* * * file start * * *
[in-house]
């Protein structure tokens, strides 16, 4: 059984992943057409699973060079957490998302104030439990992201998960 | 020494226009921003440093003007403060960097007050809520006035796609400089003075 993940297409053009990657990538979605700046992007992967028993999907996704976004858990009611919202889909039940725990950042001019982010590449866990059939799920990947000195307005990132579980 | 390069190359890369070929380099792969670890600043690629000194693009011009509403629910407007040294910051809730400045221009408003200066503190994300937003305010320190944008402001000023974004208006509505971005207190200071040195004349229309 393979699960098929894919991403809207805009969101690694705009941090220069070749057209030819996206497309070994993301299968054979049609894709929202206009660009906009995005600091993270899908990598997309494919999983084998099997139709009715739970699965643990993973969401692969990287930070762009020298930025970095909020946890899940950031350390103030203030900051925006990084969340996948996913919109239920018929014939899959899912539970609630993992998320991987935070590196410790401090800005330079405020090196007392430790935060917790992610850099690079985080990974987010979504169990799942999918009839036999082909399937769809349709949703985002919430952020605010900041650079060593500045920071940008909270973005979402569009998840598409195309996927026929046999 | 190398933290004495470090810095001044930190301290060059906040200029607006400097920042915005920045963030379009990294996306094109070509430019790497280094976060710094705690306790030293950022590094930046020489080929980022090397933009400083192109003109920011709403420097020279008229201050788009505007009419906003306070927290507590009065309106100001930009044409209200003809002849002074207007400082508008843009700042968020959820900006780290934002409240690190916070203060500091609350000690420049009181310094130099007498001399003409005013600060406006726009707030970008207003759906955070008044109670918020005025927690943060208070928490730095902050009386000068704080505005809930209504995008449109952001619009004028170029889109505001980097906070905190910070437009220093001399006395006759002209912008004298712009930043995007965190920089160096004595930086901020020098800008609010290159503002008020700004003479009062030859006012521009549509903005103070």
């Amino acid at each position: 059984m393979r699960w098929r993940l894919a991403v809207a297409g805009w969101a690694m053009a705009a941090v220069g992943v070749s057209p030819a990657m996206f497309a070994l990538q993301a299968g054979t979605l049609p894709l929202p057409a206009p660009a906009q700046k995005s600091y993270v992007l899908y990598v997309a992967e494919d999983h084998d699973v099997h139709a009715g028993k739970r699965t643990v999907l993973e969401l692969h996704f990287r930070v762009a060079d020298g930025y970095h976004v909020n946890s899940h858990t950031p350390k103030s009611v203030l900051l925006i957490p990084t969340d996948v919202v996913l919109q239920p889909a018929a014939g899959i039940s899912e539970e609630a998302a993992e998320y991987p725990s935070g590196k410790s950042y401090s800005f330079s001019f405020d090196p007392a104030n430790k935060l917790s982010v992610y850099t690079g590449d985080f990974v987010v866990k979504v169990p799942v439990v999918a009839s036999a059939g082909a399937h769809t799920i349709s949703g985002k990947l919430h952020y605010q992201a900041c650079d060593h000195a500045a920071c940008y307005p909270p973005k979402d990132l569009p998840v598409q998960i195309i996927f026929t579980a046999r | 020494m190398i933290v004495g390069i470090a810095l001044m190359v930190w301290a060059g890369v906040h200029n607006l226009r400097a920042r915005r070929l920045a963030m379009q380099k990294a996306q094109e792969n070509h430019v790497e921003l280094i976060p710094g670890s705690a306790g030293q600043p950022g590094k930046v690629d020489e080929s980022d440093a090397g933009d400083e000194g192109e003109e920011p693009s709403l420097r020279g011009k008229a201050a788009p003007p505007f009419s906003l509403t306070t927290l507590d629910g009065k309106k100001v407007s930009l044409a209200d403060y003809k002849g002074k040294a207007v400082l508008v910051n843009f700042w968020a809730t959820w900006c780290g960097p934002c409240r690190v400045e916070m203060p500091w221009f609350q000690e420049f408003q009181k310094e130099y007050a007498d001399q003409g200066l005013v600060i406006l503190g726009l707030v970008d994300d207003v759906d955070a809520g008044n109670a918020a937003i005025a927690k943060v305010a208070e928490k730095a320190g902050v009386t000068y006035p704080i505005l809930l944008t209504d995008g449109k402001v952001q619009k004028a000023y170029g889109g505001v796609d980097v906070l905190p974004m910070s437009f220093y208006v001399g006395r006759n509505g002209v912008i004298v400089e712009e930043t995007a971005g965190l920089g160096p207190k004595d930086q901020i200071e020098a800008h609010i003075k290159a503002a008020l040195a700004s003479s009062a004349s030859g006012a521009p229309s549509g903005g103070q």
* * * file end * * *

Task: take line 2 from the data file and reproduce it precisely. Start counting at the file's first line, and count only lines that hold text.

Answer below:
């Protein structure tokens, strides 16, 4: 059984992943057409699973060079957490998302104030439990992201998960 | 020494226009921003440093003007403060960097007050809520006035796609400089003075 993940297409053009990657990538979605700046992007992967028993999907996704976004858990009611919202889909039940725990950042001019982010590449866990059939799920990947000195307005990132579980 | 390069190359890369070929380099792969670890600043690629000194693009011009509403629910407007040294910051809730400045221009408003200066503190994300937003305010320190944008402001000023974004208006509505971005207190200071040195004349229309 393979699960098929894919991403809207805009969101690694705009941090220069070749057209030819996206497309070994993301299968054979049609894709929202206009660009906009995005600091993270899908990598997309494919999983084998099997139709009715739970699965643990993973969401692969990287930070762009020298930025970095909020946890899940950031350390103030203030900051925006990084969340996948996913919109239920018929014939899959899912539970609630993992998320991987935070590196410790401090800005330079405020090196007392430790935060917790992610850099690079985080990974987010979504169990799942999918009839036999082909399937769809349709949703985002919430952020605010900041650079060593500045920071940008909270973005979402569009998840598409195309996927026929046999 | 190398933290004495470090810095001044930190301290060059906040200029607006400097920042915005920045963030379009990294996306094109070509430019790497280094976060710094705690306790030293950022590094930046020489080929980022090397933009400083192109003109920011709403420097020279008229201050788009505007009419906003306070927290507590009065309106100001930009044409209200003809002849002074207007400082508008843009700042968020959820900006780290934002409240690190916070203060500091609350000690420049009181310094130099007498001399003409005013600060406006726009707030970008207003759906955070008044109670918020005025927690943060208070928490730095902050009386000068704080505005809930209504995008449109952001619009004028170029889109505001980097906070905190910070437009220093001399006395006759002209912008004298712009930043995007965190920089160096004595930086901020020098800008609010290159503002008020700004003479009062030859006012521009549509903005103070």